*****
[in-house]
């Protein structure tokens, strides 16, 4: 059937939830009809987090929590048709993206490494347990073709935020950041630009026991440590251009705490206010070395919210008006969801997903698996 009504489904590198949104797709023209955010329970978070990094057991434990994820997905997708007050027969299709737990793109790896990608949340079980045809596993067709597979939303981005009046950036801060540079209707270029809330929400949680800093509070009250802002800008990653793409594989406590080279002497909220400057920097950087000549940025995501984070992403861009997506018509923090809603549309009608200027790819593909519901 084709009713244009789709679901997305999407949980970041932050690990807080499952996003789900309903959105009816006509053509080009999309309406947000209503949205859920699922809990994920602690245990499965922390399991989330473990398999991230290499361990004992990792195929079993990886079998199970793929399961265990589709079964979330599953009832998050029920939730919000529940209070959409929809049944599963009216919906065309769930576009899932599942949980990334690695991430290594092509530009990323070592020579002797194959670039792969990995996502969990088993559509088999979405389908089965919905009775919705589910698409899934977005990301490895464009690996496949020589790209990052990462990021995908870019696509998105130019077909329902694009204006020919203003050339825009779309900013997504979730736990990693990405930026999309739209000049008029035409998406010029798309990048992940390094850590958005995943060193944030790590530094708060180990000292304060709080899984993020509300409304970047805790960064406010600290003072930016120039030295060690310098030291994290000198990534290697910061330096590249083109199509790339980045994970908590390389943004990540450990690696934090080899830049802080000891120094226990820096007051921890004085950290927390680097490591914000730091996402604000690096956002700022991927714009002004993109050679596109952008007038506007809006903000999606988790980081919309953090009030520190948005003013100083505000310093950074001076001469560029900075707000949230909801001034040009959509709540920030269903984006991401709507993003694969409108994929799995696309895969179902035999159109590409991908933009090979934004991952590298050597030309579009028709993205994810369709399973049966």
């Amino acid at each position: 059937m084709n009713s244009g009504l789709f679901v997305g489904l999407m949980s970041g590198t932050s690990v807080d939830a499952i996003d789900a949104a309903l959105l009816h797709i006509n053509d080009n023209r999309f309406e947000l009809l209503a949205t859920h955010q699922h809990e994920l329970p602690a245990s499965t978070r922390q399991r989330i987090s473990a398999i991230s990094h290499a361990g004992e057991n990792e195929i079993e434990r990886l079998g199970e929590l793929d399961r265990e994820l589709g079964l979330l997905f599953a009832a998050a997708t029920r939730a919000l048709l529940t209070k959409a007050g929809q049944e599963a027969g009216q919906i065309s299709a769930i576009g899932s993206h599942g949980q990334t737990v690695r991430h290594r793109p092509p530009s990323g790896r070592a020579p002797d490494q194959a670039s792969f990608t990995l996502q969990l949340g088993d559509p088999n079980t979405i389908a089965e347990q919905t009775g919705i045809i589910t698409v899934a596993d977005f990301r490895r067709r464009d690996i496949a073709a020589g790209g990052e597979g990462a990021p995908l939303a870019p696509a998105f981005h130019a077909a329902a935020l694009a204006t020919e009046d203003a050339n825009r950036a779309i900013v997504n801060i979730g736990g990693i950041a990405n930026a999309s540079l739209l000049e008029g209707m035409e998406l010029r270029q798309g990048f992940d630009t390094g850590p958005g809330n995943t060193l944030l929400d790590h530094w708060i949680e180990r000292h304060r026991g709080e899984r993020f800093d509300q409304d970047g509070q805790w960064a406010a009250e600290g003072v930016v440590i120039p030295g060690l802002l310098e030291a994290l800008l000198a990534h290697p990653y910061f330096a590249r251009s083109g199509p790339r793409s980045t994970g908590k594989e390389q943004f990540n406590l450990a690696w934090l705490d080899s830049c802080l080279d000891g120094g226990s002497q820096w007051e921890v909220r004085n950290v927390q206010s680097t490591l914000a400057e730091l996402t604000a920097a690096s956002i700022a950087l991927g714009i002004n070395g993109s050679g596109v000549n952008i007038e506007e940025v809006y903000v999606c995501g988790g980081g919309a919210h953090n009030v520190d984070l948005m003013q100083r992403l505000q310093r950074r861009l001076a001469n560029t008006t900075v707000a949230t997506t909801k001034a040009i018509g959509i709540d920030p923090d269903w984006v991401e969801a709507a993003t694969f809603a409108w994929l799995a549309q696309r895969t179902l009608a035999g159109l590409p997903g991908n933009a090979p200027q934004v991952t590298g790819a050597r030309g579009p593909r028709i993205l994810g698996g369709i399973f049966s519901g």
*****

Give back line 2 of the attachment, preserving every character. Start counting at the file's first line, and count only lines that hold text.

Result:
């Protein structure tokens, strides 16, 4: 059937939830009809987090929590048709993206490494347990073709935020950041630009026991440590251009705490206010070395919210008006969801997903698996 009504489904590198949104797709023209955010329970978070990094057991434990994820997905997708007050027969299709737990793109790896990608949340079980045809596993067709597979939303981005009046950036801060540079209707270029809330929400949680800093509070009250802002800008990653793409594989406590080279002497909220400057920097950087000549940025995501984070992403861009997506018509923090809603549309009608200027790819593909519901 084709009713244009789709679901997305999407949980970041932050690990807080499952996003789900309903959105009816006509053509080009999309309406947000209503949205859920699922809990994920602690245990499965922390399991989330473990398999991230290499361990004992990792195929079993990886079998199970793929399961265990589709079964979330599953009832998050029920939730919000529940209070959409929809049944599963009216919906065309769930576009899932599942949980990334690695991430290594092509530009990323070592020579002797194959670039792969990995996502969990088993559509088999979405389908089965919905009775919705589910698409899934977005990301490895464009690996496949020589790209990052990462990021995908870019696509998105130019077909329902694009204006020919203003050339825009779309900013997504979730736990990693990405930026999309739209000049008029035409998406010029798309990048992940390094850590958005995943060193944030790590530094708060180990000292304060709080899984993020509300409304970047805790960064406010600290003072930016120039030295060690310098030291994290000198990534290697910061330096590249083109199509790339980045994970908590390389943004990540450990690696934090080899830049802080000891120094226990820096007051921890004085950290927390680097490591914000730091996402604000690096956002700022991927714009002004993109050679596109952008007038506007809006903000999606988790980081919309953090009030520190948005003013100083505000310093950074001076001469560029900075707000949230909801001034040009959509709540920030269903984006991401709507993003694969409108994929799995696309895969179902035999159109590409991908933009090979934004991952590298050597030309579009028709993205994810369709399973049966």